Two years ago, I first ventured to Las Vegas. I’m not big into gambling or … everything else Vegas is notoriously known for, but I was stoked nonetheless to add another notch to my traveling belt.
I mean, it’s Vegas. A magical city where you can walk the streets of Paris, New York, and Venice within a single hour. Incredible shows and shops and food.
Sure, Vegas has its moments. It has an allure, for sure.
But what I mostly found in my first visit to Vegas was a sweltering desert city that shouldn’t really exist, filled with warped faces trapped behind slot machines. A weighty despair that shouldn’t exist all the more.
#RunningTo DAY 7: Walking Vegas
I had a few hours to kill before venturing northward. Even though I had mostly underwhelming memories of Las Vegas, I figured it’d be silly to pass by. I mean, it’s Vegas.
I saw the fountains at the Bellagio and snapped some touristy pictures up and down the strip. I ate at the Luxor buffet and sufficiently stuffed my gullet. I even played a whole dollar at a slot machine and nearly doubled my funds before the bottom fell out and I lost it all. Cruel, cruel world.
At the end of the day, I wondered what I was doing wandering the streets of Vegas all by myself. What my role or purpose could be here.
#RunningTo DAY 7: Pondering Vegas
Before #RunningTo began, I was hoping to connect with a homeless ministry in Vegas. It felt like the perfect redemption plan for a city that nearly broke my heart two years prior. To give back to a city in desperate need of true love.
When those plans fell through, I wondered what redemption plan might exist for Sin City. Would I simply ooh and ahh at fountains and lights and ridiculously dressed street performers, or would there be something more?
And then I wondered: do I really have to sign up with a homeless ministry to minister to the homeless?
#RunningTo DAY 7: Redeeming Vegas
Walking across the multiple pedestrian bridges lining the strip, you see homeless person after homeless person sitting along the sides. Some play off their situation with humor, eyeing you with smiles and cardboard signs that declare they will use the money for cigarettes or liquor.
But most homeless people just sit there in silence, staring down, hoping they’ll somehow turn visible again.
I clutched a bill in my pocket as I walked the bridge, looking for … someone. I didn’t know how to do this. Picking one person to help among dozens. Wasn’t I basically judging them on their physical appearance?
I turned a corner and saw a woman sitting cross-legged against the railing, two small dogs held on leashes. Eyes turned downward, she clutched a red Solo cup with a couple dollar bills poking out.
I guess she’s the one, I thought. Was it the dogs? I love dogs. Oh gosh, am I only approaching this woman for her cute dogs?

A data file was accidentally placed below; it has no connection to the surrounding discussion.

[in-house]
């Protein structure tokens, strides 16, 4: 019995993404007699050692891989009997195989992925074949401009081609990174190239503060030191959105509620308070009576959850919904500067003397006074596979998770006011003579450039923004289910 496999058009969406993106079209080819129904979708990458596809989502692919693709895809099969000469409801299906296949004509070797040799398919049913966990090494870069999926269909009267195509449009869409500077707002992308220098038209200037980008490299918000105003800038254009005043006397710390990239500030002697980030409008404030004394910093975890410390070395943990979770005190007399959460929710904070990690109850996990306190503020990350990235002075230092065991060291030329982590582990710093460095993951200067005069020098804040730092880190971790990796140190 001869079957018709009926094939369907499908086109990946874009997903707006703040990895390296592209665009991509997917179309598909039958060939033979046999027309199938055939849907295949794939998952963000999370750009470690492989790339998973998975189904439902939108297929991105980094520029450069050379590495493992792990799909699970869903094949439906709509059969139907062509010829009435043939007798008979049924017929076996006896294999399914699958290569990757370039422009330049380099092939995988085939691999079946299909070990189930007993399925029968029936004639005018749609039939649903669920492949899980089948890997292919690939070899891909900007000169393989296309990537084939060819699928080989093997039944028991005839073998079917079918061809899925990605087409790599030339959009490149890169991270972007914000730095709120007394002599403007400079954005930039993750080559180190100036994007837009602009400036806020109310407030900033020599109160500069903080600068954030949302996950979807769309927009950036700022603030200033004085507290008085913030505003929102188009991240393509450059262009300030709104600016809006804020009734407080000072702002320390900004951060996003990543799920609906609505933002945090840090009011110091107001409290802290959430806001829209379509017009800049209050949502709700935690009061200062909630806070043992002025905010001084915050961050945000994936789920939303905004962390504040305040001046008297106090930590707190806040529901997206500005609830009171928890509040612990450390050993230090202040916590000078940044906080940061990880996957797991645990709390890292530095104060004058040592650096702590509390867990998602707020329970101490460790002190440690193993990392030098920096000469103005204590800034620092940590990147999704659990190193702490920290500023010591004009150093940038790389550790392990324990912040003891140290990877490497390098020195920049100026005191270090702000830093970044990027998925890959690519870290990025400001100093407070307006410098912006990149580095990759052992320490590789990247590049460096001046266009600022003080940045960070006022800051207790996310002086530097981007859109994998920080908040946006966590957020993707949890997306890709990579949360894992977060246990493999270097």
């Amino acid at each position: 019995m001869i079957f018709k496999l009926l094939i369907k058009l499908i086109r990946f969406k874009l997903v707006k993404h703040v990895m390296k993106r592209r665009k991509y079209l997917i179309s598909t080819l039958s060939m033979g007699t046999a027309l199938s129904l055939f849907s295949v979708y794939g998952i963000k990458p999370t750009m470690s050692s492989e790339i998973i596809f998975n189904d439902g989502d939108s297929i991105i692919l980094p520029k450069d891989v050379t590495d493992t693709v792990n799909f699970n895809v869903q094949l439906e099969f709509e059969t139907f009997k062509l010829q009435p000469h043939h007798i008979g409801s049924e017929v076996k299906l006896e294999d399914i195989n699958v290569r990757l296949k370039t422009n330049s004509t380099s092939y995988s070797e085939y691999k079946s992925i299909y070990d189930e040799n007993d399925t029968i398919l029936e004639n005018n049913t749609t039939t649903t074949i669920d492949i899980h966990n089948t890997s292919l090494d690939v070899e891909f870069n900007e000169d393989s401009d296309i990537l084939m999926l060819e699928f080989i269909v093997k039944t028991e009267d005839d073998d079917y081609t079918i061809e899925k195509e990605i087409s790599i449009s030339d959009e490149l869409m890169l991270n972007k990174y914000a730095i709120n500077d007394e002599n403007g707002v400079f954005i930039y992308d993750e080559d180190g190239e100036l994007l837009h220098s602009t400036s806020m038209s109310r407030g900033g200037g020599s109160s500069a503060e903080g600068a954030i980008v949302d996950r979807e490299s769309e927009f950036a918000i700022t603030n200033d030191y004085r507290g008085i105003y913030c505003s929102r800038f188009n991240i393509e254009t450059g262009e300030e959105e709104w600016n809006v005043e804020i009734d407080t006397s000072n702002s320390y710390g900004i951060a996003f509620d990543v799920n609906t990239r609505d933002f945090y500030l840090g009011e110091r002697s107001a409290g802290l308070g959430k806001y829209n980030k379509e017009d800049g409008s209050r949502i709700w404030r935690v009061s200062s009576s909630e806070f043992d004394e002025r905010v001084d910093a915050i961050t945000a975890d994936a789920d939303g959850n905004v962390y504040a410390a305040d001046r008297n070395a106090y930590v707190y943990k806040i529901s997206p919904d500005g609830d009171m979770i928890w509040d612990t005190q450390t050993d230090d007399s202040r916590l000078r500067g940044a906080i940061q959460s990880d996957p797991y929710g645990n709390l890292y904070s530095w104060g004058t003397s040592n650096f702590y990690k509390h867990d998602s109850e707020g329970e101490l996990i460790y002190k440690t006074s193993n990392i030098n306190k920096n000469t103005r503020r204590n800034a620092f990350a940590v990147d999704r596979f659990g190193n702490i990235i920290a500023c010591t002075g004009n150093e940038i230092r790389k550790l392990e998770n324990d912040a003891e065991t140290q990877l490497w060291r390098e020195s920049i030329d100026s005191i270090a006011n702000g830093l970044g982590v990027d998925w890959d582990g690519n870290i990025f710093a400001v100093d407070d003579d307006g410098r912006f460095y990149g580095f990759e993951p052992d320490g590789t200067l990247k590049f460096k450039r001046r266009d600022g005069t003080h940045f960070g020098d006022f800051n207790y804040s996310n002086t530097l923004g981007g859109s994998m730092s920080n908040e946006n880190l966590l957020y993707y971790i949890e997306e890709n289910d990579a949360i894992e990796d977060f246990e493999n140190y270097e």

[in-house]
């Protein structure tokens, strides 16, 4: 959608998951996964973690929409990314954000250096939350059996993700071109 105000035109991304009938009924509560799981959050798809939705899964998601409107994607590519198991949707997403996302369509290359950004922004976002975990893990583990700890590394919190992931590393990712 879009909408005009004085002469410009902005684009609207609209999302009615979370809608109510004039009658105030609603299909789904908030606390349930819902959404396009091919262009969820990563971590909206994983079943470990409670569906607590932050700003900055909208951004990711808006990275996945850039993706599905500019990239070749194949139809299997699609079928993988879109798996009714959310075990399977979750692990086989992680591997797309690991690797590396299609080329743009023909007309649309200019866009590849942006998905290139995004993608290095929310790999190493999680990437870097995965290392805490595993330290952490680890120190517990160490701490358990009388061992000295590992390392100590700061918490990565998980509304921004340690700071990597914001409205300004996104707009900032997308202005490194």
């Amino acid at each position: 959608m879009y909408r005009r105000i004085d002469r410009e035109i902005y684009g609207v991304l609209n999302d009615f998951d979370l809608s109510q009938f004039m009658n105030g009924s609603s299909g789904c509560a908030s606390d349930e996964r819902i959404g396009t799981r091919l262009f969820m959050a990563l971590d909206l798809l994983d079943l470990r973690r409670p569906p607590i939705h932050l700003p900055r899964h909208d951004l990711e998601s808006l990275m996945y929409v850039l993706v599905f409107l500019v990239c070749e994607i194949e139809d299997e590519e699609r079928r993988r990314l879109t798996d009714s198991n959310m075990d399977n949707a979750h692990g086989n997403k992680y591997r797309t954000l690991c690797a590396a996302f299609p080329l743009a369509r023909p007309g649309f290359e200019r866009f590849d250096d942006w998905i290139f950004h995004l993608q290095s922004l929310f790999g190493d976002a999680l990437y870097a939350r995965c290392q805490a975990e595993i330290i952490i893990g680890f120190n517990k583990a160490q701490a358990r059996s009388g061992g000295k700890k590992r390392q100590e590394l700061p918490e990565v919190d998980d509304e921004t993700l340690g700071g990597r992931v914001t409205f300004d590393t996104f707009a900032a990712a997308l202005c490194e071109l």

I stepped up to her and extended my hand to her Solo cup and watched her face tilt upward in slow motion.
“Thank you so much,” she said, her eyes meeting mine in disbelief.
“God bless you,” I stuttered with a forced smile, turning down the bridge, knowing the money wouldn’t go much further than a single meal or a carton of cigarettes, if she so chose. I prayed what little it was could sustain her physically and emotionally another day.
For a fleeting moment, Vegas felt redeemed. I felt like I’d made some sort of minute difference.
Not a single minute passed, however, before I saw a young man sitting to my left. His head sunk low, the cardboard sign before him read: “19 years old, homeless, every bit helps.”
My heart dropped. I debated stopping. I wanted to give him some money, too. I wanted to talk with him. To sit shoulder-to-shoulder, wanderer-to-wanderer.
I have limited funds for this crazy trip, I countered.
I can’t give to every homeless person I meet, I reasoned.
I’m gonna be late to this church service I’ve been looking forward to, I stated, looking down at the time.
And yet what is church? That’s one of the big reasons for my trip, is it not? To rediscover the meaning of CHURCH: the place, the people, the all-encompassing meaning and purpose.
Wouldn’t “church” have been me sitting beside a 19-year-old homeless guy, talking with him, buying him a meal, helping him feel like less a shadow and more a tower?
I can’t help everyone, I repeated.
I’m only one person, I repeated.
I’m just me, I repeated.
My heart heavy, I exited the pedestrian bridge and raced back to my car. As I thought back on my day in Vegas, I realized that I did help the woman with the two dogs.
But I didn’t help the 19-year-old with no dogs.
As I left Las Vegas, I couldn’t help feeling once again bummed by this city. Bummed not by the sensual signs or corner-dwellers inviting me to strip clubs and wild parties, but bummed by own brokenness, fears, and limitations.
My helplessness, my weariness, my lonely onward wandering . . .